At any rate, unbeknownst to all but the keenest of trade followers, Lamy has been pushing negotiators to prepare revised negotiation texts in time for Easter. (Setting an Easter target has been a repeated if futile goal in the past.) In other words, we are not even at a stage wherein participants find common ground on what to discuss. Let's just say things are (surprise!) not progressing to his liking. He says:
In all honesty, we’re not on target
So, with less than a month to go, are we on track to meet this target?
In all honesty I must tell you we are not. Since the 8 March TNC we have continued to see an impressive level of activity at every level of our negotiating process. On the multilateral track, the Negotiating Chairs have diligently and systematically worked through their individual agendas and I can only express my admiration for the energy and tenacity with which they have approached their task.
On the bilateral and plurilateral levels activity has also been intense.
Overall, there have been elements of progress. But, in truth, far from enough. While the Negotiating Groups are proceeding across the board, including on a number of technical issues, the bilateral and plurilateral discussions on the market access leg have reached an impasse. The outstanding substantive gaps which existed three weeks ago persist today.
The absence of progress in NAMA [non-agricultural market access] sectorals constitutes today a major obstacle to progress on to the remaining market access issues. However, let me be clear, this is not the only market access related problem area. There are other issues whether in agriculture or to a larger extent in services — which have not been resolved either. As G-20 Leaders agreed at Seoul, what is needed overall is a spirit of “give and take” and we need this across all areas.
This is the hard reality that we collectively must face up to. As the Chairman of the TNC I have an obligation to ensure transparency and inclusiveness at the multilateral level and as such it is incumbent on me to share with you my frank and honest assessment of the seriousness of the current situation. In the same spirit it is my responsibility to caution you against the temptation to rush to conclusions or to point fingers. It has been tried before and it simply does not work. In the blame game everybody loses.
Positive reality and consultations
On the contrary, I believe our focus now should be on recognizing and respecting the collective determination among all Members to work hard to overcome the few, yet important, issues that continue to divide you. This, if you wish, is a positive reality facing us all. Clearly, Members will have to take a closer look at individual positions and tactics. Clearly, your political masters will want to know and understand why we are where are. You must all be in a position to answer the call from your leaders who pledged to conclude the Round in 2011. Throwing in the towel now is certainly not what Ministers and Leaders instructed us to do last year, neither is it what they are expecting from us.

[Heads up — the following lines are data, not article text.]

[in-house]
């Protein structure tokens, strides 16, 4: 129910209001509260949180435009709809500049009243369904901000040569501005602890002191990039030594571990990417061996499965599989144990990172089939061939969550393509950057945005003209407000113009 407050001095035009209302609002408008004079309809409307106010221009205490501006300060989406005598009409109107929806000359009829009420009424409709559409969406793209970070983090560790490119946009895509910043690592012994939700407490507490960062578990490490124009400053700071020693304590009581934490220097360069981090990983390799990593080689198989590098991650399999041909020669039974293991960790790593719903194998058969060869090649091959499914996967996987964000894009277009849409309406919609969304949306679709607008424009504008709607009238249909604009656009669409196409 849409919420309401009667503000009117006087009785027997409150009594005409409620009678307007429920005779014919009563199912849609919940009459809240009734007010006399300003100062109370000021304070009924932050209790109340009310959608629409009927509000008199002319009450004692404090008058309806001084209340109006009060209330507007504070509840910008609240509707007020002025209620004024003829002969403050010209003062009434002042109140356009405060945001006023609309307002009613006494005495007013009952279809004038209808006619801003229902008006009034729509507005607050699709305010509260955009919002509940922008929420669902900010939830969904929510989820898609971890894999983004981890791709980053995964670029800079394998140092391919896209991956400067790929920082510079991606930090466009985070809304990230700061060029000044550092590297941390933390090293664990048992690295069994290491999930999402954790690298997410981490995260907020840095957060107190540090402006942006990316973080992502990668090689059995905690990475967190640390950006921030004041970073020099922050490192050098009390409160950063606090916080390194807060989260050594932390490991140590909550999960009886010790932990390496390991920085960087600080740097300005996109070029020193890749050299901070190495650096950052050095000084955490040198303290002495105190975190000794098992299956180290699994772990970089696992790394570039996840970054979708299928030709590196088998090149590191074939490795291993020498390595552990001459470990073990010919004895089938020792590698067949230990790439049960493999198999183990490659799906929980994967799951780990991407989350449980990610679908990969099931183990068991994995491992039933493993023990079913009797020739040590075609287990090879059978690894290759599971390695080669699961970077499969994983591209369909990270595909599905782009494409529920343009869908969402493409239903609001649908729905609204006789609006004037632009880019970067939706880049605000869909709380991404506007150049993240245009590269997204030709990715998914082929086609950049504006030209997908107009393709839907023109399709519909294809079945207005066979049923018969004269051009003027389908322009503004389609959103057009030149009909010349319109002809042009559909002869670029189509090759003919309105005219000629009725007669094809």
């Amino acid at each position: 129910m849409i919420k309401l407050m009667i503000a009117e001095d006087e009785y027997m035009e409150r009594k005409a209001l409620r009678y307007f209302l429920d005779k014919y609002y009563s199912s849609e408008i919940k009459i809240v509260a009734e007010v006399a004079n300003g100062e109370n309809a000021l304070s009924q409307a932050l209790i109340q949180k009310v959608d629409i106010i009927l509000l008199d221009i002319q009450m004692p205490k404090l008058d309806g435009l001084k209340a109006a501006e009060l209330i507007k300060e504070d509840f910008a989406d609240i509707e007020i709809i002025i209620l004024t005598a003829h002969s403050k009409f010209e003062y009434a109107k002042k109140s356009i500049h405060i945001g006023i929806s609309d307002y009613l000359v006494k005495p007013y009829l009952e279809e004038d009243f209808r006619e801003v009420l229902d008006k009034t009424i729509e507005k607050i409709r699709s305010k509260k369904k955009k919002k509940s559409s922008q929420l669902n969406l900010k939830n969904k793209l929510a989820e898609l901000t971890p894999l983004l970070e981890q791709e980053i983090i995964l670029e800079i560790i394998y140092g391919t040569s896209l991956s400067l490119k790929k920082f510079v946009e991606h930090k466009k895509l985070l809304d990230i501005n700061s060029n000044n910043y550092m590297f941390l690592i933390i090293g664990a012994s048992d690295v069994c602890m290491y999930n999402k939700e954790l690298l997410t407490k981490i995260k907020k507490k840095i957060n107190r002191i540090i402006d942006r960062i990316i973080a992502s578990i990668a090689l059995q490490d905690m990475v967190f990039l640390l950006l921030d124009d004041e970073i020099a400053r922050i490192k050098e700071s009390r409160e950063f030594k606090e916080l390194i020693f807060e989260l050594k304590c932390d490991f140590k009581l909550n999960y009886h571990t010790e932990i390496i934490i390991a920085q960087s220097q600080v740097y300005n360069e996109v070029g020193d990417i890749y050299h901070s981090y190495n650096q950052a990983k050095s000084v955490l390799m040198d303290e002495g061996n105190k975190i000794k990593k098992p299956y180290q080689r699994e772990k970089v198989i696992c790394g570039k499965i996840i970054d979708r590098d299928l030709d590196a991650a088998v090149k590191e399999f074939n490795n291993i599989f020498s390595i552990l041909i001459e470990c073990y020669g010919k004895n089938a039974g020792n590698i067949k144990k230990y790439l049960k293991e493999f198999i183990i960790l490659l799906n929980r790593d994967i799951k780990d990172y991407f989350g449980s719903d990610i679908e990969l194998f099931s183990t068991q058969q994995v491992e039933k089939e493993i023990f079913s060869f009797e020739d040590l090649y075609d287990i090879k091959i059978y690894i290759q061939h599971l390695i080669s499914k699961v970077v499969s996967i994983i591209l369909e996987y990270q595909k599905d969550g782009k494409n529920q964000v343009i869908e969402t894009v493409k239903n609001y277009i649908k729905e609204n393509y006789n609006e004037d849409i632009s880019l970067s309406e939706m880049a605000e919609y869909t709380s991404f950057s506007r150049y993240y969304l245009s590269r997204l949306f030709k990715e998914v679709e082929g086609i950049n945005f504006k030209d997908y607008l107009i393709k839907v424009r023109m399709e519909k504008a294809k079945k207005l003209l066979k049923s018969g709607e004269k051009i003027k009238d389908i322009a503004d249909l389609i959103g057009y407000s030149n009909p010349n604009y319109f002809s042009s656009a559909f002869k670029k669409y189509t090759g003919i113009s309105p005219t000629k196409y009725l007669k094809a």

Over the coming two weeks, starting April 4, I will undertake consultations with a number of Members with a view to understanding the size of the gaps on the NAMA market access. Once I have done this I intend to report to the entire membership. Together — and on the basis of an across the board view of progress in all areas in the negotiation, including the regulatory part as well as market access — we will then decide on the next steps.
I do not think that today is the time for long interventions. Now is the time for all of you, and in particular those among you who bear the largest responsibility in the system, to reflect on the consequences of failure. To reflect on the costs of the non-Round to the world economy as well as to the development prospects of Members, in particular the smaller and least-developed which are more dependent on an improved set of global trade rules. And above, it is time to think about the consequences of the non-Round to the multilateral trading system which we have so patiently built over the last 70 years. It is the time to think hard about multilateralism, which your leaders, yourselves and myself preach at every occasion. In politics, as in life, there is always a moment when intentions and reality face the test of truth. We are nearly there today.
The United States remains the biggest demandeur of NAMA or non-agricultural market access to developing countries. In turn, its LDC interlocutors claim that proposed gains from agricultural market access to developed countries alike the US are not substantial enough to warrant the kind of NAMA opening desired. IMHO, the difficulties which lie in negotiating this area are attributable to American decline since it can no longer singlehandedly force the issue unlike in years gone by. From that perspective--making the WTO's power distribution more equitable--cutting America down to size is actually a welcome development.